When asked why the genocide continues to feature prominently in contemporary Rwandan cinema, renowned filmmaker Eric Kabera explains that in much the same way holocaust stories continue to be told, so will genocide stories.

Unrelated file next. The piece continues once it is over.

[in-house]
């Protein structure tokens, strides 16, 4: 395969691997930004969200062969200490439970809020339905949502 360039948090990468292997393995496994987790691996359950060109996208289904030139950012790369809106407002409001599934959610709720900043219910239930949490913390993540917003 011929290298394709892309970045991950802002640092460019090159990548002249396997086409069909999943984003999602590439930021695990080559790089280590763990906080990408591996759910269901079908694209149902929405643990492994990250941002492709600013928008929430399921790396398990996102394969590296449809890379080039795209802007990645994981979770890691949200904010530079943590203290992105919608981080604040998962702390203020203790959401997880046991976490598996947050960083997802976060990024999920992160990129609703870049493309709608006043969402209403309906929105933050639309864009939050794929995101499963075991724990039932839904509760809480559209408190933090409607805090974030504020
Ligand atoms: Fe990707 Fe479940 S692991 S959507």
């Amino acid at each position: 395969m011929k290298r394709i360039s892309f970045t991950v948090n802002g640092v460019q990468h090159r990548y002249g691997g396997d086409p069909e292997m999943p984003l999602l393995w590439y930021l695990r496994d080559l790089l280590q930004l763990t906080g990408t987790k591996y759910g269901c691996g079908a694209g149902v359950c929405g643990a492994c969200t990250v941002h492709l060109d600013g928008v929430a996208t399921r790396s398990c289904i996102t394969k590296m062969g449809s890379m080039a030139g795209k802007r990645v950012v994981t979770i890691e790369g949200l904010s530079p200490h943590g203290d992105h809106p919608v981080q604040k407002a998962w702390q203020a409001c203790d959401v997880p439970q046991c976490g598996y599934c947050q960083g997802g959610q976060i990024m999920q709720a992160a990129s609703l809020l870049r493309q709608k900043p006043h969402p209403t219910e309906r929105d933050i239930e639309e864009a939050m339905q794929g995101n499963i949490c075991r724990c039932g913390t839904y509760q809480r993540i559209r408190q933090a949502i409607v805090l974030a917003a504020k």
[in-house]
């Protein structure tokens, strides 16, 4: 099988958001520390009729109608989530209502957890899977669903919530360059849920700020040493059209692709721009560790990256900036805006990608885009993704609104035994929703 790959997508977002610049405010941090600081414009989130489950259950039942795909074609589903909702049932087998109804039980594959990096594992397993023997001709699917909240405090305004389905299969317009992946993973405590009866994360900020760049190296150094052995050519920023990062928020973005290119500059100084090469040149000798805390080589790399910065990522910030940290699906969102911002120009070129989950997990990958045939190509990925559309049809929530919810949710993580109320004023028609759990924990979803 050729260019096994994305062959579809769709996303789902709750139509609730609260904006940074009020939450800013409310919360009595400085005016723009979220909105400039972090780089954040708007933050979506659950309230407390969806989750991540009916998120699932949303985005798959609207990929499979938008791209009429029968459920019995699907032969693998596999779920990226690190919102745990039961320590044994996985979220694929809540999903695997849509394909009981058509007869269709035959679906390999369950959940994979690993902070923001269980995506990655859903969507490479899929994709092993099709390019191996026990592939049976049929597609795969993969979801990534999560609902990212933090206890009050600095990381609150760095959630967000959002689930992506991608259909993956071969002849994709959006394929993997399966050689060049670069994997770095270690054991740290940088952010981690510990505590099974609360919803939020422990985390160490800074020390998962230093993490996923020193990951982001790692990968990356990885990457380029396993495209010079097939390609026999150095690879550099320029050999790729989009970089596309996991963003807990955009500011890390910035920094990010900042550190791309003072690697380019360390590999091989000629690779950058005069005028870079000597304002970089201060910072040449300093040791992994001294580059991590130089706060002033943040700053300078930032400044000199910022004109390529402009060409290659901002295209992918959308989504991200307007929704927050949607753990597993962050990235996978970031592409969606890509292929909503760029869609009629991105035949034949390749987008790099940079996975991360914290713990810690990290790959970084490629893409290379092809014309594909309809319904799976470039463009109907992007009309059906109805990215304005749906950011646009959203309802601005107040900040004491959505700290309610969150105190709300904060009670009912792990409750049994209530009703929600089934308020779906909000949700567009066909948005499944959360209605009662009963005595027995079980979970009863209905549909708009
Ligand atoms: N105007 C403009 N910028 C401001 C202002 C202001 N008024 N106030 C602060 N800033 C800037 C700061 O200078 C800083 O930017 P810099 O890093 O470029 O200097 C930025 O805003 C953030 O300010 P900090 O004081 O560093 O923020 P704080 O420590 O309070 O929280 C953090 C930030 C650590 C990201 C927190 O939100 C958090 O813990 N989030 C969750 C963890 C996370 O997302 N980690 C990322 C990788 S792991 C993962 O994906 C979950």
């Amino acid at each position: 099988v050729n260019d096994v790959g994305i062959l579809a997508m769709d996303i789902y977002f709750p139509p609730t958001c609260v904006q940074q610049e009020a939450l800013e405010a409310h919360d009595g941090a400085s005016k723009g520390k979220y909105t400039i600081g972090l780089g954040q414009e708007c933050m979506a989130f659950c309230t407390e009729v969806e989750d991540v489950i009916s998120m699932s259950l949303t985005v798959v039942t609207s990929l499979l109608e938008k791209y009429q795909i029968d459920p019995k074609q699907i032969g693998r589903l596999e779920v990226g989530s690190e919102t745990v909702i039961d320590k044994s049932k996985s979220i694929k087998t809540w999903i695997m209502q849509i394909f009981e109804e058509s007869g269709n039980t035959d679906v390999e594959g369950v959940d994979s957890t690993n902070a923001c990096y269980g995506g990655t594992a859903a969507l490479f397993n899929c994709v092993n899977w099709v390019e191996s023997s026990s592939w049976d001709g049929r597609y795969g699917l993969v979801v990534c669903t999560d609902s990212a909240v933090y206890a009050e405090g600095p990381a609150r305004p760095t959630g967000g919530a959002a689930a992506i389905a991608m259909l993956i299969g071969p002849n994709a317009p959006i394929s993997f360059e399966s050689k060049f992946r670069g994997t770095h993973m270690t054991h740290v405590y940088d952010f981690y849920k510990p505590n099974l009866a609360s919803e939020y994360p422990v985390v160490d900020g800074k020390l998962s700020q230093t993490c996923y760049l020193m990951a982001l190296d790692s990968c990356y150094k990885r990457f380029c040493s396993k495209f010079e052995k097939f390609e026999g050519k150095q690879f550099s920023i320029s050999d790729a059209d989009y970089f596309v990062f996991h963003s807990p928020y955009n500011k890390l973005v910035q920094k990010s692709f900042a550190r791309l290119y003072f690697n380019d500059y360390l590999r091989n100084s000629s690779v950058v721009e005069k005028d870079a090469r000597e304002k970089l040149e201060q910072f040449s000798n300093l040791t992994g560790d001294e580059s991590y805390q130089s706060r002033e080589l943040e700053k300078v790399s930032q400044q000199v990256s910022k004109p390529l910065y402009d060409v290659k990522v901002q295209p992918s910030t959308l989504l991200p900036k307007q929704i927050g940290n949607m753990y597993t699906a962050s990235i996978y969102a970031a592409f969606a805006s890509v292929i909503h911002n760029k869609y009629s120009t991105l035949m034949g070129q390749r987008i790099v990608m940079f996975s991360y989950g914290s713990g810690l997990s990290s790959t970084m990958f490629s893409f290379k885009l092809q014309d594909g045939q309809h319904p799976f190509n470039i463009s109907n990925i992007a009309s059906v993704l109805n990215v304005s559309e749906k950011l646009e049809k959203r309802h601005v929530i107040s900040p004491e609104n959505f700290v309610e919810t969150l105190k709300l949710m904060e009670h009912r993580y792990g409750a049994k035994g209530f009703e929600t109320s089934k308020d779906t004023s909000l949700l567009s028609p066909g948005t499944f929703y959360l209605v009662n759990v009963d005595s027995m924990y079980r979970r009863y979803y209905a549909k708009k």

Sunday had two poignant short films that tell the genocide story in a profound way. The protagonist in young Director Philbert Aime Mbabazi’s Akaliza Keza plummets into self-destruction when she learns that her fiancé concealed his Hutu identity from her. This during a visit to her prospective in-laws in which she discovers that her future father-in-law was the man that inflicted on her younger brother a cranial blow that left him mentally deranged. Now adult, he has the mind of a toddler playing with Lego toys and creating mud sculptures. In third trimester of pregnancy, Akaliza tries to abort her baby by imbibing a concoction of detergent and potent brew because she refuses to bring another Hutu into the world. y imbibing a concoction of detergent coupled with an alcoholic binge. Thankfully, the baby survives. But what stands out in Mbabazi’s short is his imaginative cinematic style that pays great attention to aesthetics. You rarely get such fine camera work in these parts especially with such a sobering subject.